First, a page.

The Saints have re-signed veteran kicker John Kasay, who stepped in last year when Garrett Hartley was injured. Special teams coordinator Greg McMahon said neither kicker is guaranteed a roster spot.
“We’re going to make it competitive, absolutely,’’ McMahon said. “All phases of our team are. We re-signed John for a reason. Garrett knows that and it will certainly be good competition. It’s healthy. It’s good for us.”
Uncertainty remains about the status of linebacker Jonathan Vilma and defensive end Will Smith. The NFL has suspended Vilma for the entire 2012 season and Smith is scheduled to be suspended for the first four games of the season for their roles in the bounty program. But those suspensions are on hold because both players have appealed.
“Both of those players were in the building today and we’re moving forward,’’ Vitt said. “We had a great film session with these guys. I think I have to go back to what we said a couple weeks ago. We’re trying to win today. Today, we got a little bit better than yesterday. This weekend we got a little bit better than the previous weekend. We’re going to adjust those challenges when we have to face them.”
Vitt also said the Saints will open training camp at their facility in Metairie, but suggested they will spend some time practicing against one of their preseason opponents. The Saints open the preseason by playing in the Hall of Fame game in Canton, Ohio against the Arizona Cardinals. They follow that with a road game in New England, home games with Jacksonville and Houston and close out the preseason with a game at Tennessee.
“We’ll open up (camp) a little early because we have the Hall of Fame game and then we’ll probably go and practice against one of our upcoming opponents in training camp,’’ Vitt said. “I think Mickey’s ready to talk about it in a week when it gets settled, but we’ll go away, kind of like we did in California (last preseason) for a week. We did it two years before that in Houston. We’ll go away and practice with an opponent that we have in our preseason schedule.”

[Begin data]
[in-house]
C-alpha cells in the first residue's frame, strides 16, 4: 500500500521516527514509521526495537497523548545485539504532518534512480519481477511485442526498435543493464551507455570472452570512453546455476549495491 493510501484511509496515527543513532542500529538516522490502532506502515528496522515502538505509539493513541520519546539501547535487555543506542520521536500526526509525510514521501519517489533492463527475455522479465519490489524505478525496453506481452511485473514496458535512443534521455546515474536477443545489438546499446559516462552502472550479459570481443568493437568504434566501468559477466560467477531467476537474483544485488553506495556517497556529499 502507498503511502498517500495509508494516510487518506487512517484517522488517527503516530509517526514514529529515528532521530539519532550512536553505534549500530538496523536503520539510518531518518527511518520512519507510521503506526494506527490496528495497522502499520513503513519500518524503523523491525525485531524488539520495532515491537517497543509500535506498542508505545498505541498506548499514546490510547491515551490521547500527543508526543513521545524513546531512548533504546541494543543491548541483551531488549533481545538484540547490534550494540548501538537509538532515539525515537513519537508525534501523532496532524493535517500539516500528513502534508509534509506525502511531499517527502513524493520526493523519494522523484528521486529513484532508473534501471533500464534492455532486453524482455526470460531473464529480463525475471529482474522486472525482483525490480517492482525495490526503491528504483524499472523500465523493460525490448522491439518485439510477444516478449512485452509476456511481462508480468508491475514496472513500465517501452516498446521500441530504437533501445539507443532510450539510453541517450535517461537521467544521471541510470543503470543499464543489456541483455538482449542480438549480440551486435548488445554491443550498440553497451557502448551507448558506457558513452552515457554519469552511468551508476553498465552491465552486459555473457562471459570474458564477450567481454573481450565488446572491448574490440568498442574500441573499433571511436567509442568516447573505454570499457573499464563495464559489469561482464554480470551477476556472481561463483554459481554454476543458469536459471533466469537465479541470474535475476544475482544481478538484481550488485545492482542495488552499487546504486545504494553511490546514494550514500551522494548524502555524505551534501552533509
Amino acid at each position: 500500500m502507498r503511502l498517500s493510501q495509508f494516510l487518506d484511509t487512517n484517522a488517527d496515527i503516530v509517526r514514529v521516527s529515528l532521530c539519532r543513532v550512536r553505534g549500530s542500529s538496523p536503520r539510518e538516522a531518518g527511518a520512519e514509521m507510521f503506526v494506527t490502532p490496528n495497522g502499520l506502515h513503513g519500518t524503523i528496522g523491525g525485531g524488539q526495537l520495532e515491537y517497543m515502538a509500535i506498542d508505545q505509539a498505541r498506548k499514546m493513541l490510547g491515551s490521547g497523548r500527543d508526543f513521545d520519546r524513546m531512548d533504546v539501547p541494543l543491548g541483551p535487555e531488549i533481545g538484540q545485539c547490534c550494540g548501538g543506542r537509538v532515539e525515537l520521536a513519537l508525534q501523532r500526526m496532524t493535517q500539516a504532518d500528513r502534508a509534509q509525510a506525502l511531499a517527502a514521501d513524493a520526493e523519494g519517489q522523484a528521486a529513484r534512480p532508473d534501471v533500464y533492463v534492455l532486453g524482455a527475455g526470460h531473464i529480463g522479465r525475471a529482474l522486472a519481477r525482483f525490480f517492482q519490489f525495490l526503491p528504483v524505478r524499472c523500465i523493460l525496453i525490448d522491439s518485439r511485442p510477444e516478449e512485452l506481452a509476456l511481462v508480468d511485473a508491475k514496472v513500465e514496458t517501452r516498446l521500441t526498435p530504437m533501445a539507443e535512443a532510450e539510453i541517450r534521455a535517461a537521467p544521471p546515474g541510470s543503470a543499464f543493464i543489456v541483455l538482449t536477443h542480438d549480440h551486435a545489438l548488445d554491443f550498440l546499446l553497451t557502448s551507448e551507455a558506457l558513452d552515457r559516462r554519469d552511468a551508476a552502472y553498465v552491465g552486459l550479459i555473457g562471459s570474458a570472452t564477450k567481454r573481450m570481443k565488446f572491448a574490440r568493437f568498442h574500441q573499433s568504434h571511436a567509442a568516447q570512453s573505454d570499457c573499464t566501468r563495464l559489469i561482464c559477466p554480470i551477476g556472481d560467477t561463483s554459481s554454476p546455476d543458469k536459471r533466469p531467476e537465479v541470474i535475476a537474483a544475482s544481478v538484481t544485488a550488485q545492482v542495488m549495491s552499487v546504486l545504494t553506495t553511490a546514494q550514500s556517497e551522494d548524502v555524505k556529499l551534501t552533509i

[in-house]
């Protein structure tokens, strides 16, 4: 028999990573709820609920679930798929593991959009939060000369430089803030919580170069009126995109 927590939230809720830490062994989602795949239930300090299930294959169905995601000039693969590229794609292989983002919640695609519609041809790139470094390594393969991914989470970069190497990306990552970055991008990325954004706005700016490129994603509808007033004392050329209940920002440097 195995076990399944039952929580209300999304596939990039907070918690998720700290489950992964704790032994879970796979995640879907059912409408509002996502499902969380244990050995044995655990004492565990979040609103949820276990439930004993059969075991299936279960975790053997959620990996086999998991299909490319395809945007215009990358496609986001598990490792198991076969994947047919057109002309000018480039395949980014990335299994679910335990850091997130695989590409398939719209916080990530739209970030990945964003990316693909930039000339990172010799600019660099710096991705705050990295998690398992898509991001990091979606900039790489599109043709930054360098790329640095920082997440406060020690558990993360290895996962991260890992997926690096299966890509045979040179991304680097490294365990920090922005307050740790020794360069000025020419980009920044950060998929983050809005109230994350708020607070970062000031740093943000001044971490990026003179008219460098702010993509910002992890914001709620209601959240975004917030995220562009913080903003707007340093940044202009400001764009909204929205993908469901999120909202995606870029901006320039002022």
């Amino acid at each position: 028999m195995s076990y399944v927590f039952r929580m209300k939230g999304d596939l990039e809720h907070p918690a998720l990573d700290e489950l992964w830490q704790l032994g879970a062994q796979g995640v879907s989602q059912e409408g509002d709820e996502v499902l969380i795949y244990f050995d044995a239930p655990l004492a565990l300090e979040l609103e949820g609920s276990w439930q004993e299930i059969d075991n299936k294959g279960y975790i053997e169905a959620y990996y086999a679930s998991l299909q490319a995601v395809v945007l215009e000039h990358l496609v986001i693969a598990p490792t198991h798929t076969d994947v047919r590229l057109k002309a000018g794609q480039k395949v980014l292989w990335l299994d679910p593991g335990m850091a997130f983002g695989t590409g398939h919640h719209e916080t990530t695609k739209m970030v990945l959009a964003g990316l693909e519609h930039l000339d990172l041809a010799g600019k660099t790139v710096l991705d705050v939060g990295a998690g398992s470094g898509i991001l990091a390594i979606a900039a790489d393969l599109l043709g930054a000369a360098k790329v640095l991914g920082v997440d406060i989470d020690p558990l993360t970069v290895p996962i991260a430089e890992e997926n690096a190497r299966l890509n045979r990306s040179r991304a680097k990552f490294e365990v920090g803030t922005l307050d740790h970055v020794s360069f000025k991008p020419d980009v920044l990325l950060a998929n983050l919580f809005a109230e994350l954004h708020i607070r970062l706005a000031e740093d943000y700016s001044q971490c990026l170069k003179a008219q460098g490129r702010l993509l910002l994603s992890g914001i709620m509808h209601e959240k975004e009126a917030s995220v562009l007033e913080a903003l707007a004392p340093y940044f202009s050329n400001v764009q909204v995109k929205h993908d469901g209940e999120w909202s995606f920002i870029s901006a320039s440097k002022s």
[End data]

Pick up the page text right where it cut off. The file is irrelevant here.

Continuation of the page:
Vitt also addressed the status of running back Mark Ingram, who recently had arthroscopic knee surgery.
“I think anytime you see a player limping around with a late-season offseason surgery like he had, you’re concerned,’’ Vitt said. “What I’m not concerned about is his dedication to getting better and his accountability to his teammates. He’s shows up to treatment on time every day. He’s not late. He’s taken a good business approach to this thing. The surgery is probably something that he didn’t have to get done, but as an organization we all agreed that he should get it done to make him a stronger player. Mark a dependable guy now. He’s not going to miss his treatment. He gets his work done. You’re concerned obviously with this, but not much with him.”
Vitt said the Saints may proceed cautiously with Ingram at the start of training camp, but have no doubt he’ll be ready for the beginning of the regular season.
The New Orleans Saints also had a rookie camp over the weekend, but there’s been very little talk about that. There’s a reason for that -- the camp wasn’t open to the public or the media.
But the Saints will have a media session late Monday afternoon, where assistant head coach Joe Vitt, defensive coordinator Steve Spagnuolo, offensive coordinator Pete Carmichael Jr. and special teams coordinator Greg McMahon are scheduled to review the minicamp.
According to the minicamp roster sent out by the Saints last week, the more than 20 rookie free agents were scheduled to take part on a tryout basis. Draft picks and undrafted rookies previously signed also were scheduled to take part. The Saints also were scheduled to bring in some veterans for tryouts. That list was highlighted by quarterback Brian Brohm. Other players with NFL experience who were scheduled to try out included linebacker Tressor Baptiste, defensive end Alex Daniels, defensive end William Davis, offensive tackle Hutch Eckerson, cornerback Brian Jackson, punter Kenneth Parrish, tight end Derek Schouman, fullback Frank Summers and linebacker Lawrence Wilson.
The Saints are likely to sign some of the rookies and veterans that were in for tryouts. We’ll have more on that and a wrap-up of the Saints’ minicamp after Vitt and the other coaches meet with the media.